## 5. Results and discussionsThe 2D solar rotation rate obtained by inverting the a-coefficients of LOWL data and the corresponding averaging kernels are given respectively in Figs. 5.1 and 9. In order to see what could hypothetically be achieved with individual splittings, we made the (unjustified) assumption that the higher a-coefficients are all identically zero and built the corresponding individual splittings. The inversion of these splittings and the corresponding averaging kernels are given respectively in Figs. 5.1 and 10. The averaging kernels are presented in Appendix C and can be used to assess the quality of the solution and the resolution that we can obtain at different target locations. ## 5.1. About the valueLet us discuss first, the values obtained at the corner of L-curves. This value is not enough to quantify the quality of the solution but can reveal some problems in the analysis or in the data themselves. The inversion of a-coefficients with leads to a value around . The value of 2.0 for this parameter is highly improbable for a system with many degrees of freedom and reveals that we can not produce a rotation profile by our RLS inversion that agrees strictly with the LOWL data. We note however that this value was higher (around 2.5 at the corner of the L-curves) with a data set covering only the first year of observations. With the two years dataset, the inversion of only the modes for which leads to the same value of , so that the more superficial p-modes do not appear to be particularly subject to systematic errors which was a concern in an analysis of the first 3 months of LOWL data (Tomczyk et al. 1995b). We remark that the value obtained by
inverting individual splittings with weights (or errors) specified as
explained in Appendix B (where The input errors of the a-coefficients are derived from the formal errors when fitting the power spectra and are known to underestimate the true errors. This is the most likely cause for the large values of the . Additionally, systematic errors in the data could contribute to the value of the . Also, our results are obtained under the assumption that the hypothesis made in Sect. 2, and the integral expression Eq. (2) for the splittings, are valid for all observed modes. Overly constraining the hypothesis in the forward analysis, as well as some unknown bugs in the inversion process, may also increase the value of .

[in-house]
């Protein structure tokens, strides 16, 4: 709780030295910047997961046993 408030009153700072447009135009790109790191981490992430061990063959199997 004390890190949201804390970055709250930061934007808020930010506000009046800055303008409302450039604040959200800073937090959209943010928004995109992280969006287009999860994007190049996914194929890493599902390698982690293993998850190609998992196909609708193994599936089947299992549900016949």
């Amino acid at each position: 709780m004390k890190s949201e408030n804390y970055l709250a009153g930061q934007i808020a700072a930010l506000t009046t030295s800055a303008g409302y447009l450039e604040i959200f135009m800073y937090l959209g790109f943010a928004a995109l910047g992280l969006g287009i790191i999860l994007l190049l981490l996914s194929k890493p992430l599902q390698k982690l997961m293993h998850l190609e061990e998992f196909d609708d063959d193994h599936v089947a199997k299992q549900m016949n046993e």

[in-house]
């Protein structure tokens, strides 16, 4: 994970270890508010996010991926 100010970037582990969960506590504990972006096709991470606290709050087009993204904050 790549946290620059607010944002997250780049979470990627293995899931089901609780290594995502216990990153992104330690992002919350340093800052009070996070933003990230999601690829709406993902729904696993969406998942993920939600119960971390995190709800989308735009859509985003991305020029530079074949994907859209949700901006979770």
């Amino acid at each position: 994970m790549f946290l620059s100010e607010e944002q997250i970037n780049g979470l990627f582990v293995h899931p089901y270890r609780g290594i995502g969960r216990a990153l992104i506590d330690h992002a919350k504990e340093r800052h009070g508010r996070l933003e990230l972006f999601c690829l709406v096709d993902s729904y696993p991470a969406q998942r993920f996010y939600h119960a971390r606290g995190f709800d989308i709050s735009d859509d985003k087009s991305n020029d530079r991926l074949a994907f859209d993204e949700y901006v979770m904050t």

## 5.2. Inversion of a-coefficientsFig. 5.1 shows the variations of the inferred rotation rates against the solar radius from the inversion of a-coefficients. The different inversion parameters have been chosen as discussed in the previous sections with, in particular, for the plasma surface constraints. The solution shown in this figure is in good agreement with the result obtained at between 0.2 and 0.85 solar radius by Tomczyk et al. (1995b) who have inverted a-coefficients from the first three months of LOWL data. The rotation rate presents no variation with latitude at 0.2 with a value around 410 nHz and a transition, between 0.65 and 0.75 , to a latitudinal dependent rotation that leads to rotation rates around 370 nHz at of colatitude, 410 nHz at mid-latitude and 460 nHz at the equator for depths between 0.75 and 0.85 . By inverting the a-coefficients, the inferred rotation has no significant latitudinal variation between 0.75 and 0.95 in zones covering around the pole and around the equator. In the radiative interior, between 0.45 and 0.65 we find no significant variation of the rotation rate with radius and latitude. Tomczyk et al. (1995b) found a local maximum at 0.4 occurring for all latitudes. This latitudinal independence was due to the fact that at these radii the kernels for all latitudes were all centered at the equator and very similar. In our results with two years of data, the rotation rate for colatitudes from the equator to is found constant for radii between 0.3 to 0.7 at a value of 430 nHz. Around we find a small latitudinal dependence with a maximum at the pole. This difference with previous work may be due to a better latitudinal localization of the averaging kernels obtained at this depth with the two year dataset (kernels at , and , are clearly distinguishable (Fig. 9)). However, this small latitudinal dependence remains marginally significant if we take into account the errors found on the solution at this depth ( over 5 nHz at the equator and at the pole).